6 ways to help your brain this winter break

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Winter break is upon us!  You are probably holding your breath for that glorious moment when you turn in our last exam!  Finally, you can sleep in without missing your first class or paying for it in a low grade!

First up on your to-do list: catch up on sleep and binge-watch your favorite TV shows.

Sounds like the PERFECT winter break routine.

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Credit: what is it and why should you care?

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Educating yourself on the basics of what credit is and how it affects you is key to making wise economic decisions.

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TBC soccer coach earns U.S. Soccer Federation B License

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Congratulations to our women’s soccer coach, Asithorn “Noom” Romyanond, on his recent outstanding achievement of the U.S. Soccer Federation B License!  This is no small accomplishment – for perspective, there is approximately one B-licensed coach for every 3000 US Soccer players.  This significant milestone is a result of Coach Noom’s dedication and hard work, a trait he carries with him in his personal life as well as on the athletic field.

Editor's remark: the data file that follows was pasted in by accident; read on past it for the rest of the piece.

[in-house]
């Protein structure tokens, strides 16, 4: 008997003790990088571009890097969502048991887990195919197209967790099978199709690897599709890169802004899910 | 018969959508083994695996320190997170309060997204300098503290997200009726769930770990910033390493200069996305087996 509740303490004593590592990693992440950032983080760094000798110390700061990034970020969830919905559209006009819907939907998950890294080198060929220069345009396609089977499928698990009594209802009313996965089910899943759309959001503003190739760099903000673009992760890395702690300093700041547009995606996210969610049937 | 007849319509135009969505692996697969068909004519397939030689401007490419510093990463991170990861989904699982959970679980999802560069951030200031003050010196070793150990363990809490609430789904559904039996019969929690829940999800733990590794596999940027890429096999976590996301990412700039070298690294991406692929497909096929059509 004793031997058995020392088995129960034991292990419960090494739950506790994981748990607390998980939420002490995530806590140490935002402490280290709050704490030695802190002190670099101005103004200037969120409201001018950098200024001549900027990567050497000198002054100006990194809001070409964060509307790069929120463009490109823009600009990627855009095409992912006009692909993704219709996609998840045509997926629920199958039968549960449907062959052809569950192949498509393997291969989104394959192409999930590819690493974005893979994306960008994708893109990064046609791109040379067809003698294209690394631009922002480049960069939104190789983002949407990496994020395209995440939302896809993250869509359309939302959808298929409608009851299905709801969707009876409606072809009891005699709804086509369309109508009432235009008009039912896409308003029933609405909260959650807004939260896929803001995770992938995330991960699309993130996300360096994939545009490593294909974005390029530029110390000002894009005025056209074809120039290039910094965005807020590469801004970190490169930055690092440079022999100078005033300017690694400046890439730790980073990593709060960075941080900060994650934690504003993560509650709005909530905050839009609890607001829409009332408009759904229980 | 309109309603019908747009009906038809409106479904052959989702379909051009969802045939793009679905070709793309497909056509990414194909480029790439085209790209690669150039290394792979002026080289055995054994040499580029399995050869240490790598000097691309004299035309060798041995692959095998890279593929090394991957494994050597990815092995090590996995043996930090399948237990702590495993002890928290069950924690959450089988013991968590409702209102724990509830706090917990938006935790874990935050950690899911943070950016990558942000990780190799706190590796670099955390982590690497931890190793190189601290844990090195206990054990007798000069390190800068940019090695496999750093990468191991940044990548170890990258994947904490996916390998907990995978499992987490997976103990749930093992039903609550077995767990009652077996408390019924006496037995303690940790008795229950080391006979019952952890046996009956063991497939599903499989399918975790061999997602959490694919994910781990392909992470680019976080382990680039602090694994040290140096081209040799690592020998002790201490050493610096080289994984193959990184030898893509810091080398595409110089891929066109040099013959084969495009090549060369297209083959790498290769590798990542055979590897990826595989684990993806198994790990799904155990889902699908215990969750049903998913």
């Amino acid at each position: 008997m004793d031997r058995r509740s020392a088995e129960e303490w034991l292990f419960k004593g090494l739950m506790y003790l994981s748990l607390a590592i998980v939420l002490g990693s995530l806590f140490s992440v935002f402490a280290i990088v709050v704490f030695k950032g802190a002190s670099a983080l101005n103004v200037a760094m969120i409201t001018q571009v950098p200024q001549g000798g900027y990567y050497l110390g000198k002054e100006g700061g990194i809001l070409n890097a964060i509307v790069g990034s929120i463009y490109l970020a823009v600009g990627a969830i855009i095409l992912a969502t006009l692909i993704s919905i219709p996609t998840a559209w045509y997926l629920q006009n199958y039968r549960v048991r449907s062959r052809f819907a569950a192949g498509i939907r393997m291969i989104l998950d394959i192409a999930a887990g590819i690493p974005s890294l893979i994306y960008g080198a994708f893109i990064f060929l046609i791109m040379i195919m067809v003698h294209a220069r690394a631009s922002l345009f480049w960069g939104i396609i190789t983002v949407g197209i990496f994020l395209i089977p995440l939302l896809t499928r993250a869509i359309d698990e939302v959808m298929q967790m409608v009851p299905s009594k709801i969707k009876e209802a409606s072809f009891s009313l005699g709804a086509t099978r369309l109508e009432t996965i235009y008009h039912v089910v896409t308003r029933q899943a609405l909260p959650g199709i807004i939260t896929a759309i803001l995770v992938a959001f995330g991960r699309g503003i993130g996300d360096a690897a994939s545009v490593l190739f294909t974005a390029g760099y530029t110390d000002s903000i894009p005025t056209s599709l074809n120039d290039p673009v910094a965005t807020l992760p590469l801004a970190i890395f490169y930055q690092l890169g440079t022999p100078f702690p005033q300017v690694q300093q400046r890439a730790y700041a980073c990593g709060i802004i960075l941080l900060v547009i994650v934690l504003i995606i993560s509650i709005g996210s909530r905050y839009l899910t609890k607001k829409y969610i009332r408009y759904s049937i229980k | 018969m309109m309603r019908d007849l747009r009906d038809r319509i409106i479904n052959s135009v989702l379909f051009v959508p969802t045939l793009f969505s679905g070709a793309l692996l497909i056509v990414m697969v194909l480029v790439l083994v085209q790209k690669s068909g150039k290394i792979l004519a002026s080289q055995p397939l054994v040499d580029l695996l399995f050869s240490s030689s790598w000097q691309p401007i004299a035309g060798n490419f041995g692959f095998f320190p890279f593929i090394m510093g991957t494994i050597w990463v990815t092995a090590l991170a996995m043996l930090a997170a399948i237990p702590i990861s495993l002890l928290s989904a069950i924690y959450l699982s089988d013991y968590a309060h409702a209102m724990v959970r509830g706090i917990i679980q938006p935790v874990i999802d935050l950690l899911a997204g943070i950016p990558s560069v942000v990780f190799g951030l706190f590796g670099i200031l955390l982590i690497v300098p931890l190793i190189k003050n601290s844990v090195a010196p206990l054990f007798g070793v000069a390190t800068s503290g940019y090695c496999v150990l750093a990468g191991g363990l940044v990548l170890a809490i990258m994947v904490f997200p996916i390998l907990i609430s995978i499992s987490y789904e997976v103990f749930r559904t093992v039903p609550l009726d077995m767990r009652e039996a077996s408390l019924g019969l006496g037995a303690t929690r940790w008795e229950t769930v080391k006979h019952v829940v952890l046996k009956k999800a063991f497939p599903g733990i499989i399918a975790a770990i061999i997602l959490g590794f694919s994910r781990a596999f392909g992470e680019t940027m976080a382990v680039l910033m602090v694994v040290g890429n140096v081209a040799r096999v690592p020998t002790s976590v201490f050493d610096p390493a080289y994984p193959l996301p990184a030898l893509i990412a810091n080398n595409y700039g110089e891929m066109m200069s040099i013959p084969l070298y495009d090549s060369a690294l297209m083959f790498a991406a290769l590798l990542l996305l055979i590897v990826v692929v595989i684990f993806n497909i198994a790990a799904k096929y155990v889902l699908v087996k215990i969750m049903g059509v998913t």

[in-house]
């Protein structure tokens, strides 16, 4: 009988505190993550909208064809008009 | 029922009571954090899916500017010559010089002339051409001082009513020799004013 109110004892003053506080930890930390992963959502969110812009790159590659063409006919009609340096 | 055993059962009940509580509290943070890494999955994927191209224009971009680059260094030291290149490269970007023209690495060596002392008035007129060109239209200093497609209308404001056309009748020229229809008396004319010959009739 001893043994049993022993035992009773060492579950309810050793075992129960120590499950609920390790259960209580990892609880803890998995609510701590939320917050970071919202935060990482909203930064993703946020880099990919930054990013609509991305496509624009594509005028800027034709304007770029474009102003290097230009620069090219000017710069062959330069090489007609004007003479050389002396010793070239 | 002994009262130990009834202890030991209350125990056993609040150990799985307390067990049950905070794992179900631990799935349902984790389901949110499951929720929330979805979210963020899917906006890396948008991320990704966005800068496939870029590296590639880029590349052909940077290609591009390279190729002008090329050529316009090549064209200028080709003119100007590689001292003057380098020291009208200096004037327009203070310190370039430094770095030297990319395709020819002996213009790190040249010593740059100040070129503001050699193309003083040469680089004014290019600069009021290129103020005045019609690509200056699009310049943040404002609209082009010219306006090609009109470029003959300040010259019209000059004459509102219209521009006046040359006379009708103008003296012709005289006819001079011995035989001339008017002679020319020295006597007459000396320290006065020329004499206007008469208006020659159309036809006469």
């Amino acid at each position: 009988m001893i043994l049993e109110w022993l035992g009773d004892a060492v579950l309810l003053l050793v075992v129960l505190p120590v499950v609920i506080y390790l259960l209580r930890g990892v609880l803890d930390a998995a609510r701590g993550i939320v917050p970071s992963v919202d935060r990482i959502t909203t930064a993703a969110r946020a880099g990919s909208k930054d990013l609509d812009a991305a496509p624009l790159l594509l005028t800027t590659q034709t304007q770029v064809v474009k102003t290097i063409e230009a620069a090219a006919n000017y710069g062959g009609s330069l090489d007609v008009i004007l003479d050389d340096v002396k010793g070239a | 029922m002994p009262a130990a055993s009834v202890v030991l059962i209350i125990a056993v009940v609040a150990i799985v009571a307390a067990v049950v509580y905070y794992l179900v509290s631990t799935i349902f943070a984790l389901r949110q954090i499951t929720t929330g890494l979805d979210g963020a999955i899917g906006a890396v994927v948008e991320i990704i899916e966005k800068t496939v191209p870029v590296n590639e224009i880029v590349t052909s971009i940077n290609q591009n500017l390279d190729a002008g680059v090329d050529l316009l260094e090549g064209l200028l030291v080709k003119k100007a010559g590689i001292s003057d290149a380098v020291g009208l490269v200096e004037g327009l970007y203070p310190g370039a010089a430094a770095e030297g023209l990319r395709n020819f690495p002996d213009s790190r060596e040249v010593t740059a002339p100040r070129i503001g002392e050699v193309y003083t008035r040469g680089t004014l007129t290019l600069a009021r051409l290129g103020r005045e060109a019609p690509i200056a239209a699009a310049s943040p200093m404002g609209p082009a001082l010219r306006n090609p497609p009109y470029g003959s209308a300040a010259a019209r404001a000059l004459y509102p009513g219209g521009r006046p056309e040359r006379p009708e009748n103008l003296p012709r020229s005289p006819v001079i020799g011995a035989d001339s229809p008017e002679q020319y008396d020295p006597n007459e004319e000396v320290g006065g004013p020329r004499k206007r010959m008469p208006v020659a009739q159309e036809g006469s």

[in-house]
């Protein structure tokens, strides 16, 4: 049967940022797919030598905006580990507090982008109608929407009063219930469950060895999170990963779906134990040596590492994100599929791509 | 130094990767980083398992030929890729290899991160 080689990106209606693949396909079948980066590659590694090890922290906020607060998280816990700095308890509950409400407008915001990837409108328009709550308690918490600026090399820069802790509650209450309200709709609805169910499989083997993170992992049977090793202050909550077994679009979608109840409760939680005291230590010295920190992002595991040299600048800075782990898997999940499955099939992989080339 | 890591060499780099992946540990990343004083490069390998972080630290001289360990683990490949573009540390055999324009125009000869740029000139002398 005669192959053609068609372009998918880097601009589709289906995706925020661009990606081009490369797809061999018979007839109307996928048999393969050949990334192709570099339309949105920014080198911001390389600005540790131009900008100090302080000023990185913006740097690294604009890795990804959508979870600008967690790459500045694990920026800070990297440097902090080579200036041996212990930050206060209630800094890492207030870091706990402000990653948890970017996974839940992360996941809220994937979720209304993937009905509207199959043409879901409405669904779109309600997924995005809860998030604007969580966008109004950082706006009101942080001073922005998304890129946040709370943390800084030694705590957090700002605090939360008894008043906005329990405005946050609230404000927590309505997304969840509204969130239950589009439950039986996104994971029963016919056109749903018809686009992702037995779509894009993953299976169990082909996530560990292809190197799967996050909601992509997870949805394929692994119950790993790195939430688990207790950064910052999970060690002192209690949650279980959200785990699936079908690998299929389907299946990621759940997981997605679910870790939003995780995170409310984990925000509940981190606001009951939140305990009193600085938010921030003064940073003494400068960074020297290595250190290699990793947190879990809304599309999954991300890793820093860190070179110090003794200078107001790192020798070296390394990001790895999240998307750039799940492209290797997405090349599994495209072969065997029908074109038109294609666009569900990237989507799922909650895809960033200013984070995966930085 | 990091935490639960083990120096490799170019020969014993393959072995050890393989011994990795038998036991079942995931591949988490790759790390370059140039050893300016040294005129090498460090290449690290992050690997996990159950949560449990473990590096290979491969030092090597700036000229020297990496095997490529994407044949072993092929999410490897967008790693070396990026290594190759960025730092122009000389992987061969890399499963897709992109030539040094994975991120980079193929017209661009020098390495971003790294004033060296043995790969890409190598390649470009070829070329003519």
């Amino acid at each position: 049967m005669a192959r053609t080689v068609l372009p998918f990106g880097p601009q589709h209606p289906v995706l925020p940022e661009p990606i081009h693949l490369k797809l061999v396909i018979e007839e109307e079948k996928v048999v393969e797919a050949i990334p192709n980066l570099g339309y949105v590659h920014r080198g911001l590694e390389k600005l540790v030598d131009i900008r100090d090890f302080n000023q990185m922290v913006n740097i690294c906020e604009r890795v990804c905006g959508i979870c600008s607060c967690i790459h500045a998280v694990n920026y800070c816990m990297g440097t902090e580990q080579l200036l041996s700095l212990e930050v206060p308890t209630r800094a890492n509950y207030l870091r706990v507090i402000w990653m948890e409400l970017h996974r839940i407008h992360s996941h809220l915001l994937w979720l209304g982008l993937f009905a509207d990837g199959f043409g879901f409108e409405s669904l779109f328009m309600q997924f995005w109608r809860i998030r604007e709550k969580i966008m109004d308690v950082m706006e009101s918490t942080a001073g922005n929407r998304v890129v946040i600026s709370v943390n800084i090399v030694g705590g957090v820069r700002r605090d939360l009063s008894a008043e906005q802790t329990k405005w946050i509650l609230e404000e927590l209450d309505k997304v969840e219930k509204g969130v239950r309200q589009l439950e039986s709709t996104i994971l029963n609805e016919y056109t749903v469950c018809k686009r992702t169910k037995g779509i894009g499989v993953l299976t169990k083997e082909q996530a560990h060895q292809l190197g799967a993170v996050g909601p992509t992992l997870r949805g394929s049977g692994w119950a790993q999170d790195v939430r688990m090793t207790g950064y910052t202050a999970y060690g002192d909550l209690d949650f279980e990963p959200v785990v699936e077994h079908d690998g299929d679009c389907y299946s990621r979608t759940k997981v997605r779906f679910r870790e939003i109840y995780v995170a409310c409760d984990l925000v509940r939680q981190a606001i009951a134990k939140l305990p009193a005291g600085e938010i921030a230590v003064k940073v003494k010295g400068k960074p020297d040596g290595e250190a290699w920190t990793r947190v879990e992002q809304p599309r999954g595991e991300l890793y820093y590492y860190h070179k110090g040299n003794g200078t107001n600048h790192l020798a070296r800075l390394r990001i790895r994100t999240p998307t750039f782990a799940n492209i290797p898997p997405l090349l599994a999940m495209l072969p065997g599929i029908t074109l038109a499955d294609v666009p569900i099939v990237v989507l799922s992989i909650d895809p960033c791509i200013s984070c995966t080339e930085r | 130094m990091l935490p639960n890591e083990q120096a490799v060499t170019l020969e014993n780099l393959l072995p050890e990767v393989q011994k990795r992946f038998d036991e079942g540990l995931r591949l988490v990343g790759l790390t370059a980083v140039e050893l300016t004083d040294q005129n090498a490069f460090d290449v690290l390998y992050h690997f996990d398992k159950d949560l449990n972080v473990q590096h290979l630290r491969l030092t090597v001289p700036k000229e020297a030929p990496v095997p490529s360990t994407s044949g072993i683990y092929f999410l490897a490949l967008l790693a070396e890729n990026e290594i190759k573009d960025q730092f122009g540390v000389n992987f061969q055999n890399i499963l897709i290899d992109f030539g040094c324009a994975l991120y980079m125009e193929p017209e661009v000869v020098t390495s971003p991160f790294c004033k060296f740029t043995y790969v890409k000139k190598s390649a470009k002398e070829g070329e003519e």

This success brings with it well-deserved recognition and it is an honor to have Coach Noom as the women’s soccer coach at Trinity Baptist College.  His extensive training heightens his natural talent and love for the game and serves to further demonstrate his brilliant capability as a coach.  The TBC women’s soccer team benefits directly from his expertise as they receive high-level training under his coaching.

Coach Noom graduated from Ohio University Master of Sciences in Recreation and Sport Sciences with a Concentration in Soccer Coaching. He now holds a United States Soccer Federation “B” license and NSCAA Goal Keeper Level 2 Diploma.